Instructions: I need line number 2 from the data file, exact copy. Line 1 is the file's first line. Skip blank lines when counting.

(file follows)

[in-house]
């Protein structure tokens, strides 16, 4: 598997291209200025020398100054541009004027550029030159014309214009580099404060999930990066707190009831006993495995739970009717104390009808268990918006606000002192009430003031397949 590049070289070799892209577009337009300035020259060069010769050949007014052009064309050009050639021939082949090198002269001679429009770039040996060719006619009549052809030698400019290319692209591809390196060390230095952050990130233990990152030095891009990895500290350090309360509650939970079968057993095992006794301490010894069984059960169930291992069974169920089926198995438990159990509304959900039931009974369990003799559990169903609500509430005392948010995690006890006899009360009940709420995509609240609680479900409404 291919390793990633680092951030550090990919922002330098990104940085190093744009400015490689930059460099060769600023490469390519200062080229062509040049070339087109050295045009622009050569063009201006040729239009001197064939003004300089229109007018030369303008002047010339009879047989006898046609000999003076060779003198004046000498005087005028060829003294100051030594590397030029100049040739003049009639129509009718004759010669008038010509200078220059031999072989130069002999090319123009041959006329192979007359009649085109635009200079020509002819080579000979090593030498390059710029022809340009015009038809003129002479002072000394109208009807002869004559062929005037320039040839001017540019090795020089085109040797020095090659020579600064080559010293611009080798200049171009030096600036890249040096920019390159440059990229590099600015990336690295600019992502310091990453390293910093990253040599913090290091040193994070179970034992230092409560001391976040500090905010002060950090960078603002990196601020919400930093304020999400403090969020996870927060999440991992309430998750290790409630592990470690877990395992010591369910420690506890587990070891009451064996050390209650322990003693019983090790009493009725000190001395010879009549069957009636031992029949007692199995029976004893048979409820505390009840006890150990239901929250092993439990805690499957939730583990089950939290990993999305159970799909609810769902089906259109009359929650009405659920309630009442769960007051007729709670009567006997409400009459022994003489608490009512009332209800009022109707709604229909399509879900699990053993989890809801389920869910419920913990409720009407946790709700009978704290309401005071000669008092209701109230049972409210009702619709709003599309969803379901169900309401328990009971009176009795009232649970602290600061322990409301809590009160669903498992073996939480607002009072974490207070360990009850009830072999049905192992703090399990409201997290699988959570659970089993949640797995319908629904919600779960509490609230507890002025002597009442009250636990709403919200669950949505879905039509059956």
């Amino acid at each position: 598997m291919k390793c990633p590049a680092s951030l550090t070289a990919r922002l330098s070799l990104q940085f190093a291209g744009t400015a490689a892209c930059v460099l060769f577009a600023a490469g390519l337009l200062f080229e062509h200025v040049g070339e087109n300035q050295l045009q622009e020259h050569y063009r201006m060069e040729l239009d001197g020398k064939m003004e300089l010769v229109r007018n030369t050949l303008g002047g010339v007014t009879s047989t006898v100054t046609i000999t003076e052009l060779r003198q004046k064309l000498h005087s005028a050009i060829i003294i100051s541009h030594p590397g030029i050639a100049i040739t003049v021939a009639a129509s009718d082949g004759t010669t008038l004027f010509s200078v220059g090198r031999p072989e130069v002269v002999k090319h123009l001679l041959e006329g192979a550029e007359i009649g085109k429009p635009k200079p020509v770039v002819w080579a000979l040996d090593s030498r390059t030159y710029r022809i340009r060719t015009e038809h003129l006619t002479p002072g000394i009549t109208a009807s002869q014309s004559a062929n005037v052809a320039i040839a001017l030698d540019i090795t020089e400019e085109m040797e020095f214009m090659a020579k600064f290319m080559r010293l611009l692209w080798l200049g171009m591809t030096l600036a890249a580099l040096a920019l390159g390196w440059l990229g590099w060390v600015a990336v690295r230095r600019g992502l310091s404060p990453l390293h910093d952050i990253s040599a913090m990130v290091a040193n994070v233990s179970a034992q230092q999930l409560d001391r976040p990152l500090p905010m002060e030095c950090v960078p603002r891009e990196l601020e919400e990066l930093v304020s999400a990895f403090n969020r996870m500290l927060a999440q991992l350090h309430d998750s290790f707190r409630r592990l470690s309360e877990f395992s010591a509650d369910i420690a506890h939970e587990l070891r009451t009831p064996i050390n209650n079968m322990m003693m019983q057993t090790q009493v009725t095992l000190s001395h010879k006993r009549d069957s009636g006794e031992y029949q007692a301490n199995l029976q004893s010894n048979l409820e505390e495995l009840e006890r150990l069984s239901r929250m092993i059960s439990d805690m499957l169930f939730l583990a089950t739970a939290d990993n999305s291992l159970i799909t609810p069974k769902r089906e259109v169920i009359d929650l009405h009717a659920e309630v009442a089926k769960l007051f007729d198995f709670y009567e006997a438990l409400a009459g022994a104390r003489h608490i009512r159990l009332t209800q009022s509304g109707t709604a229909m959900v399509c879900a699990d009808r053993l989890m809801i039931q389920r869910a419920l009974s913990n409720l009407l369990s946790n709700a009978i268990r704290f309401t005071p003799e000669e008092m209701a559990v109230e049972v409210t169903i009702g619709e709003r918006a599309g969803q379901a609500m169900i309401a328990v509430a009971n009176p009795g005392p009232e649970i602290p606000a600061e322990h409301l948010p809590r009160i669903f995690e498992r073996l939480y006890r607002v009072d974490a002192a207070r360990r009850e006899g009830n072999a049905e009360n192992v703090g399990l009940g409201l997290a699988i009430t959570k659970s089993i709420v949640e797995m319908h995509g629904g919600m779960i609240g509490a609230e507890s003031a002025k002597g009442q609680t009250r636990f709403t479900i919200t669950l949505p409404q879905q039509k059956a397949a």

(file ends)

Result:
């Protein structure tokens, strides 16, 4: 598997291209200025020398100054541009004027550029030159014309214009580099404060999930990066707190009831006993495995739970009717104390009808268990918006606000002192009430003031397949 590049070289070799892209577009337009300035020259060069010769050949007014052009064309050009050639021939082949090198002269001679429009770039040996060719006619009549052809030698400019290319692209591809390196060390230095952050990130233990990152030095891009990895500290350090309360509650939970079968057993095992006794301490010894069984059960169930291992069974169920089926198995438990159990509304959900039931009974369990003799559990169903609500509430005392948010995690006890006899009360009940709420995509609240609680479900409404 291919390793990633680092951030550090990919922002330098990104940085190093744009400015490689930059460099060769600023490469390519200062080229062509040049070339087109050295045009622009050569063009201006040729239009001197064939003004300089229109007018030369303008002047010339009879047989006898046609000999003076060779003198004046000498005087005028060829003294100051030594590397030029100049040739003049009639129509009718004759010669008038010509200078220059031999072989130069002999090319123009041959006329192979007359009649085109635009200079020509002819080579000979090593030498390059710029022809340009015009038809003129002479002072000394109208009807002869004559062929005037320039040839001017540019090795020089085109040797020095090659020579600064080559010293611009080798200049171009030096600036890249040096920019390159440059990229590099600015990336690295600019992502310091990453390293910093990253040599913090290091040193994070179970034992230092409560001391976040500090905010002060950090960078603002990196601020919400930093304020999400403090969020996870927060999440991992309430998750290790409630592990470690877990395992010591369910420690506890587990070891009451064996050390209650322990003693019983090790009493009725000190001395010879009549069957009636031992029949007692199995029976004893048979409820505390009840006890150990239901929250092993439990805690499957939730583990089950939290990993999305159970799909609810769902089906259109009359929650009405659920309630009442769960007051007729709670009567006997409400009459022994003489608490009512009332209800009022109707709604229909399509879900699990053993989890809801389920869910419920913990409720009407946790709700009978704290309401005071000669008092209701109230049972409210009702619709709003599309969803379901169900309401328990009971009176009795009232649970602290600061322990409301809590009160669903498992073996939480607002009072974490207070360990009850009830072999049905192992703090399990409201997290699988959570659970089993949640797995319908629904919600779960509490609230507890002025002597009442009250636990709403919200669950949505879905039509059956």